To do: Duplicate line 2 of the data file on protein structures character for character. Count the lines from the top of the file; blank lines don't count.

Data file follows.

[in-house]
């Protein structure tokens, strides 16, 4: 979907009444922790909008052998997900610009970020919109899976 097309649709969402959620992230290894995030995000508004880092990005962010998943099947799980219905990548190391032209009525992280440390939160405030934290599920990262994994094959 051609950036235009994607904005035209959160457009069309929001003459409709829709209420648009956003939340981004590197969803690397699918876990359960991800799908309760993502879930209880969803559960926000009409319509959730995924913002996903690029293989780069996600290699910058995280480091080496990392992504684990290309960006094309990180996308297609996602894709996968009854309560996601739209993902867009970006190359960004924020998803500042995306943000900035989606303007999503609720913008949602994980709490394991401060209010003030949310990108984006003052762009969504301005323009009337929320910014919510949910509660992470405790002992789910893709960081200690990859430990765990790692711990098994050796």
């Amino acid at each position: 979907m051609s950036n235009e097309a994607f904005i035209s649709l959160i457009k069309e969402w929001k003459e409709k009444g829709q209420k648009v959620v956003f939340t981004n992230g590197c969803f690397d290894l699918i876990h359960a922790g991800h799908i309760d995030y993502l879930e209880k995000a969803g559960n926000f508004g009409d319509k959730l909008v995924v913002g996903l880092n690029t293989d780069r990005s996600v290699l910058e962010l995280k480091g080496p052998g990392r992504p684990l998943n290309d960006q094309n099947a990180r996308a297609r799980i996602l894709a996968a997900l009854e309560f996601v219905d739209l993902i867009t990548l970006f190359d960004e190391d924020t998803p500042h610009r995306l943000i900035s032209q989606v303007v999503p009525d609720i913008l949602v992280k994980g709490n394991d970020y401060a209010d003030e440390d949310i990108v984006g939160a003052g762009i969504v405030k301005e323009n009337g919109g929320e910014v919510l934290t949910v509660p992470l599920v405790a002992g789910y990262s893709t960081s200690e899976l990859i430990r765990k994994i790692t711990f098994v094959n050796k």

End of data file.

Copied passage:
């Protein structure tokens, strides 16, 4: 979907009444922790909008052998997900610009970020919109899976 097309649709969402959620992230290894995030995000508004880092990005962010998943099947799980219905990548190391032209009525992280440390939160405030934290599920990262994994094959 051609950036235009994607904005035209959160457009069309929001003459409709829709209420648009956003939340981004590197969803690397699918876990359960991800799908309760993502879930209880969803559960926000009409319509959730995924913002996903690029293989780069996600290699910058995280480091080496990392992504684990290309960006094309990180996308297609996602894709996968009854309560996601739209993902867009970006190359960004924020998803500042995306943000900035989606303007999503609720913008949602994980709490394991401060209010003030949310990108984006003052762009969504301005323009009337929320910014919510949910509660992470405790002992789910893709960081200690990859430990765990790692711990098994050796």